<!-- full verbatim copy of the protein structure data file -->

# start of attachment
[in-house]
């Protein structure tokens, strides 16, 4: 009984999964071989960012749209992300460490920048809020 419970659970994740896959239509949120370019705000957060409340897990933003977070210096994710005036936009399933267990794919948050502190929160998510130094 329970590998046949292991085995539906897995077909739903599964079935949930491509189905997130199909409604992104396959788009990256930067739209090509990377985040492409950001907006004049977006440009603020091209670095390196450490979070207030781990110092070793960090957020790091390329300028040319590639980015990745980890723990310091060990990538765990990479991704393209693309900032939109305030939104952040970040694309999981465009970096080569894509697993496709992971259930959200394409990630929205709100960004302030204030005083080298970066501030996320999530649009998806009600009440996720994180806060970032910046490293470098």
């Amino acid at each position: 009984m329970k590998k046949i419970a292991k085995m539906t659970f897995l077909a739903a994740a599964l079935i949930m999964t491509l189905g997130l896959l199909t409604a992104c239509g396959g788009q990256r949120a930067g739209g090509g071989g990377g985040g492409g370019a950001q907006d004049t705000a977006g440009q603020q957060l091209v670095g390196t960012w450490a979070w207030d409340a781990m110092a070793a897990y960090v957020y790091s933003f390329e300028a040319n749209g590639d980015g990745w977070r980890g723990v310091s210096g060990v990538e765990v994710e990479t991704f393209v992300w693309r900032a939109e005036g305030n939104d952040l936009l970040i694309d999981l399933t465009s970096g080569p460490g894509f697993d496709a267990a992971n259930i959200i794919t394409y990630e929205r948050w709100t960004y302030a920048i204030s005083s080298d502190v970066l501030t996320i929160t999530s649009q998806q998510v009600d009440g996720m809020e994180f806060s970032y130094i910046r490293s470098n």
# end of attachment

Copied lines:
[in-house]
């Protein structure tokens, strides 16, 4: 009984999964071989960012749209992300460490920048809020 419970659970994740896959239509949120370019705000957060409340897990933003977070210096994710005036936009399933267990794919948050502190929160998510130094 329970590998046949292991085995539906897995077909739903599964079935949930491509189905997130199909409604992104396959788009990256930067739209090509990377985040492409950001907006004049977006440009603020091209670095390196450490979070207030781990110092070793960090957020790091390329300028040319590639980015990745980890723990310091060990990538765990990479991704393209693309900032939109305030939104952040970040694309999981465009970096080569894509697993496709992971259930959200394409990630929205709100960004302030204030005083080298970066501030996320999530649009998806009600009440996720994180806060970032910046490293470098």
């Amino acid at each position: 009984m329970k590998k046949i419970a292991k085995m539906t659970f897995l077909a739903a994740a599964l079935i949930m999964t491509l189905g997130l896959l199909t409604a992104c239509g396959g788009q990256r949120a930067g739209g090509g071989g990377g985040g492409g370019a950001q907006d004049t705000a977006g440009q603020q957060l091209v670095g390196t960012w450490a979070w207030d409340a781990m110092a070793a897990y960090v957020y790091s933003f390329e300028a040319n749209g590639d980015g990745w977070r980890g723990v310091s210096g060990v990538e765990v994710e990479t991704f393209v992300w693309r900032a939109e005036g305030n939104d952040l936009l970040i694309d999981l399933t465009s970096g080569p460490g894509f697993d496709a267990a992971n259930i959200i794919t394409y990630e929205r948050w709100t960004y302030a920048i204030s005083s080298d502190v970066l501030t996320i929160t999530s649009q998806q998510v009600d009440g996720m809020e994180f806060s970032y130094i910046r490293s470098n």